Protecting the HOA in Spite of Itself: Shareholder Derivative Actions

by Alex Nelson ColoradoConstruction Case Law & StatutesHomeowner AssociationsConstruction Defects

November 6, 2014

Unfortunately, construction defects are far from uncommon in townhome, condominium, and other common interest communities. When faced with defects, the typical response of an HOA Board of Directors is to retain legal counsel and pursue the developer, contractor(s), and/or design professionals, ultimately putting the financial burden of the needed repairs on those who caused the construction defects in the first place. What happens though when an HOA Board of Directors is unwilling to take legal action? Occasionally a Board refuses to consider litigation on principle alone (“independent and proud”, or maybe “tort reformers”). Sometimes the Directors on the Board have a conflict of interest in the decision, and aren’t willing to step aside to let others chart the course (“friends of the developer”, or maybe the developer him/herself). In such cases, the construction defects are likely to persist, causing ongoing headaches and expense to the Association and its owners. Luckily, a legal mechanism does exist that permits one or more homeowners in the defect-plagued community to take legal action into their own hands: the Shareholder Derivative Action.

A shareholder derivative action (“SDA”) permits a shareholder of a corporate entity (a homeowner in an incorporated homeowners association in this context) to bring a legal action on behalf of that corporation if-and-when the corporation refuses to assert its own rights. The shareholder plaintiff essentially steps into the shoes of the corporation to pursue the corporation’s legal claims.  SDAs are often used for shareholders to bring suit against the corporate Board members themselves for alleged wrongdoing or malfeasance. The other common use of a SDA is for a shareholder to bring suit against an outside third-party on the corporation’s behalf. This latter type of SDA can be useful for a homeowner in a homeowners association when the HOA Board of Directors will not assert the HOA’s rights against the third-parties responsible for construction defects.

Federal Civil Procedure Rule 23.1 provides that:

Rule 23.1. Derivative Actions

(a) Prerequisites. This rule applies when one or more shareholders or members of a corporation or an unincorporated association bring a derivative action to enforce a right that the corporation or association may properly assert but has failed to enforce. The derivative action may not be maintained if it appears that the plaintiff does not fairly and adequately represent the interests of shareholders or members who are similarly situated in enforcing the right of the corporation or association.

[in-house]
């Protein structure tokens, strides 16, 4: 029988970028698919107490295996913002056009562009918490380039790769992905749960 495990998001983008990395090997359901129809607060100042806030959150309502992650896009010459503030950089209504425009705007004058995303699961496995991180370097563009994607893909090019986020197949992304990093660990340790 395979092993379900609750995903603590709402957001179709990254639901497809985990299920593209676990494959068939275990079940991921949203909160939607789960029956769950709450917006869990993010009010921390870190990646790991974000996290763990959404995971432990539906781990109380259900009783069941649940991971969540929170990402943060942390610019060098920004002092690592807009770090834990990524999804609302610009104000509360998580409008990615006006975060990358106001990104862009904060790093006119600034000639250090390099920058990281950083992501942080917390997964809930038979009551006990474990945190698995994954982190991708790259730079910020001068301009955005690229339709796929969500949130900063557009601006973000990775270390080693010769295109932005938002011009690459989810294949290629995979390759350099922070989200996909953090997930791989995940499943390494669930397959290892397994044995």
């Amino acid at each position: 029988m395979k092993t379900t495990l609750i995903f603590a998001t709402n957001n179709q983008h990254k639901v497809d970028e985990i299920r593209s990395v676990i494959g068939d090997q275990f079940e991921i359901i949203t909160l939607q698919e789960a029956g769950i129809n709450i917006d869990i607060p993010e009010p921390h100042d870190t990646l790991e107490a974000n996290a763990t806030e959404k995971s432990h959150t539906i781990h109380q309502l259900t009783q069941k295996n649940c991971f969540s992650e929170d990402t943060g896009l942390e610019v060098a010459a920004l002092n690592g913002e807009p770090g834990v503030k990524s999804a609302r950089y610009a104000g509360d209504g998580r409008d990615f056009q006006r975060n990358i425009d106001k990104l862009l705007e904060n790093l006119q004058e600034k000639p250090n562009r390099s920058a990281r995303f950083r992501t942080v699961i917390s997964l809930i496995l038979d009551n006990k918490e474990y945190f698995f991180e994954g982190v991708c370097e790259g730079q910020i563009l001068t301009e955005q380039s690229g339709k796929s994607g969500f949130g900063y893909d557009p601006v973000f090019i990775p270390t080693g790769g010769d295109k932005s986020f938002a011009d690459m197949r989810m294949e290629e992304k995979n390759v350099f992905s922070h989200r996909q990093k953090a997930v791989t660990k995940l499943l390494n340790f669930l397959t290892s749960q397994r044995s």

(b) Pleading Requirements. The complaint must be verified and must:

(1) allege that the plaintiff was a shareholder or member at the time of the transaction complained of, or that the plaintiff’s share or membership later devolved on it by operation of law;

(2) allege that the action is not a collusive one to confer jurisdiction that the court would otherwise lack; and

(3) state with particularity:

(A) any effort by the plaintiff to obtain the desired action from the directors or comparable authority and, if necessary, from the shareholders or members; and

(B) the reasons for not obtaining the action or not making the effort.

(c) Settlement, Dismissal, and Compromise. A derivative action may be settled, voluntarily dismissed, or compromised only with the court’s approval. Notice of a proposed settlement, voluntary dismissal, or compromise must be given to shareholders or members in the manner that the court orders.

Many states (including Colorado and Minnesota) have the same, or virtually the same state court civil procedure rule patterned after the Federal rule.

Any HOA has the maintenance and repair obligation for some or all of the common elements, limited common elements, and sometimes even for the townhome or condo units themselves. If there are problematic construction defects in those areas, and the HOA fails and refuses to assert its legal rights against the developer, contractor(s) or design professionals responsible, an individual homeowner can take matters into their own hands and hire a lawyer to pursue a SDA for their Association. A contingent fee attorney that advances litigation costs is a perfect choice for that kind of homeowner/shareholder because it’s the rare circumstance that a single owner has both the financial means and risk tolerance to pay lawyers and expert witnesses hourly to prosecute an entire lawsuit on their HOA’s behalf.

It’s not clear why there is very little precedent for homeowners or groups of homeowners using SDAs to seek recourse for common element construction defects on behalf of complacent HOAs.  The SDA mechanism does hold a lot of promise though for activist or neglected homeowners suffering from construction problems.  Benson, Kerrane, Storz & Nelson currently has several construction defect SDAs pending in Minnesota courts on behalf of multifamily homeowners associations. Those cases are still in their early stages, so it’s not yet clear to what extent or how the defense may try to challenge or limit the use of the SDA mechanism in the construction defect context. So, more to come…